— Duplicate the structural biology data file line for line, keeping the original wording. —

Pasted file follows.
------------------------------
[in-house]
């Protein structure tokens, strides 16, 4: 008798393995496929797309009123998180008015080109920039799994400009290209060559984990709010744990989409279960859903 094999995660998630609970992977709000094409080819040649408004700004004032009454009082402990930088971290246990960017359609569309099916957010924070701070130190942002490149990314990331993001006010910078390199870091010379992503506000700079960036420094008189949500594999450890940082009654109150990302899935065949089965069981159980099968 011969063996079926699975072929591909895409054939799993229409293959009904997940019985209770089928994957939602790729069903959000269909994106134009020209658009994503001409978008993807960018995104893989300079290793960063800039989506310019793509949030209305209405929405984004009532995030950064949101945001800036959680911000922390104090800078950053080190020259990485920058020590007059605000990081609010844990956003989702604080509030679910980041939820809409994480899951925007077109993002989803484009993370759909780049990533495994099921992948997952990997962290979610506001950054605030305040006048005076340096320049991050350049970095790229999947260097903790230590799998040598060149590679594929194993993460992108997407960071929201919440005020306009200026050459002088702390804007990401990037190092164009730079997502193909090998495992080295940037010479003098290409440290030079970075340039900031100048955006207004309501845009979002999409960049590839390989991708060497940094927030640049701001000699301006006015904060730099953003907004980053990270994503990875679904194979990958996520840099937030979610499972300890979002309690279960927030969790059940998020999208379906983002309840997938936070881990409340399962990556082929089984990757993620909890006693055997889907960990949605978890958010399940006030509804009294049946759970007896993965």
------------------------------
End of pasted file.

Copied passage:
[in-house]
């Protein structure tokens, strides 16, 4: 008798393995496929797309009123998180008015080109920039799994400009290209060559984990709010744990989409279960859903 094999995660998630609970992977709000094409080819040649408004700004004032009454009082402990930088971290246990960017359609569309099916957010924070701070130190942002490149990314990331993001006010910078390199870091010379992503506000700079960036420094008189949500594999450890940082009654109150990302899935065949089965069981159980099968 011969063996079926699975072929591909895409054939799993229409293959009904997940019985209770089928994957939602790729069903959000269909994106134009020209658009994503001409978008993807960018995104893989300079290793960063800039989506310019793509949030209305209405929405984004009532995030950064949101945001800036959680911000922390104090800078950053080190020259990485920058020590007059605000990081609010844990956003989702604080509030679910980041939820809409994480899951925007077109993002989803484009993370759909780049990533495994099921992948997952990997962290979610506001950054605030305040006048005076340096320049991050350049970095790229999947260097903790230590799998040598060149590679594929194993993460992108997407960071929201919440005020306009200026050459002088702390804007990401990037190092164009730079997502193909090998495992080295940037010479003098290409440290030079970075340039900031100048955006207004309501845009979002999409960049590839390989991708060497940094927030640049701001000699301006006015904060730099953003907004980053990270994503990875679904194979990958996520840099937030979610499972300890979002309690279960927030969790059940998020999208379906983002309840997938936070881990409340399962990556082929089984990757993620909890006693055997889907960990949605978890958010399940006030509804009294049946759970007896993965």